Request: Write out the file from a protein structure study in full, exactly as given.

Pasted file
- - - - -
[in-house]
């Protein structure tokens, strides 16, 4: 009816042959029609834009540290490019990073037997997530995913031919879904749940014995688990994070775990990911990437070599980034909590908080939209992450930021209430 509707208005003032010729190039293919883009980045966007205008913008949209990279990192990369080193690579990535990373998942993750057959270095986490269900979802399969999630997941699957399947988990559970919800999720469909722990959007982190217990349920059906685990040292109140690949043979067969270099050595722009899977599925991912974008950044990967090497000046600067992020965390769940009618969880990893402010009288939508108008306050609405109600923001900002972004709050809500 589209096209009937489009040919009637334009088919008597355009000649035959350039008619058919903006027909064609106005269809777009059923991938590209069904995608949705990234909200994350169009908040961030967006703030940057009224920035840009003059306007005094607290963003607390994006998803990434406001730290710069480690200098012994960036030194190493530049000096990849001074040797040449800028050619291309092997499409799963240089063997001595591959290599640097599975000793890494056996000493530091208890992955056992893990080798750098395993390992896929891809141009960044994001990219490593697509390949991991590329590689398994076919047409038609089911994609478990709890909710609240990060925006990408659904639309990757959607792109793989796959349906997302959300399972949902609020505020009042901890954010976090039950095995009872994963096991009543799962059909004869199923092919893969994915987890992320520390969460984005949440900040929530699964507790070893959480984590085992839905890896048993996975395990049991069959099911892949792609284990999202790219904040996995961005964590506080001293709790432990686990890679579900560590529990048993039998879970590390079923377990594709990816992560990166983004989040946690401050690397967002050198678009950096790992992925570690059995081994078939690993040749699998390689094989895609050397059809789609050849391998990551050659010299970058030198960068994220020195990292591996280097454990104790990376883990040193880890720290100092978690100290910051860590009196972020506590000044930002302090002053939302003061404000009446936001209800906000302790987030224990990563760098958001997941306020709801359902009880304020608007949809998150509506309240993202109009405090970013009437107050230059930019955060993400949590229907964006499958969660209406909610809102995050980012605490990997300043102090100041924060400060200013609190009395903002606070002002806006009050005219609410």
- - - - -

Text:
[in-house]
């Protein structure tokens, strides 16, 4: 009816042959029609834009540290490019990073037997997530995913031919879904749940014995688990994070775990990911990437070599980034909590908080939209992450930021209430 509707208005003032010729190039293919883009980045966007205008913008949209990279990192990369080193690579990535990373998942993750057959270095986490269900979802399969999630997941699957399947988990559970919800999720469909722990959007982190217990349920059906685990040292109140690949043979067969270099050595722009899977599925991912974008950044990967090497000046600067992020965390769940009618969880990893402010009288939508108008306050609405109600923001900002972004709050809500 589209096209009937489009040919009637334009088919008597355009000649035959350039008619058919903006027909064609106005269809777009059923991938590209069904995608949705990234909200994350169009908040961030967006703030940057009224920035840009003059306007005094607290963003607390994006998803990434406001730290710069480690200098012994960036030194190493530049000096990849001074040797040449800028050619291309092997499409799963240089063997001595591959290599640097599975000793890494056996000493530091208890992955056992893990080798750098395993390992896929891809141009960044994001990219490593697509390949991991590329590689398994076919047409038609089911994609478990709890909710609240990060925006990408659904639309990757959607792109793989796959349906997302959300399972949902609020505020009042901890954010976090039950095995009872994963096991009543799962059909004869199923092919893969994915987890992320520390969460984005949440900040929530699964507790070893959480984590085992839905890896048993996975395990049991069959099911892949792609284990999202790219904040996995961005964590506080001293709790432990686990890679579900560590529990048993039998879970590390079923377990594709990816992560990166983004989040946690401050690397967002050198678009950096790992992925570690059995081994078939690993040749699998390689094989895609050397059809789609050849391998990551050659010299970058030198960068994220020195990292591996280097454990104790990376883990040193880890720290100092978690100290910051860590009196972020506590000044930002302090002053939302003061404000009446936001209800906000302790987030224990990563760098958001997941306020709801359902009880304020608007949809998150509506309240993202109009405090970013009437107050230059930019955060993400949590229907964006499958969660209406909610809102995050980012605490990997300043102090100041924060400060200013609190009395903002606070002002806006009050005219609410």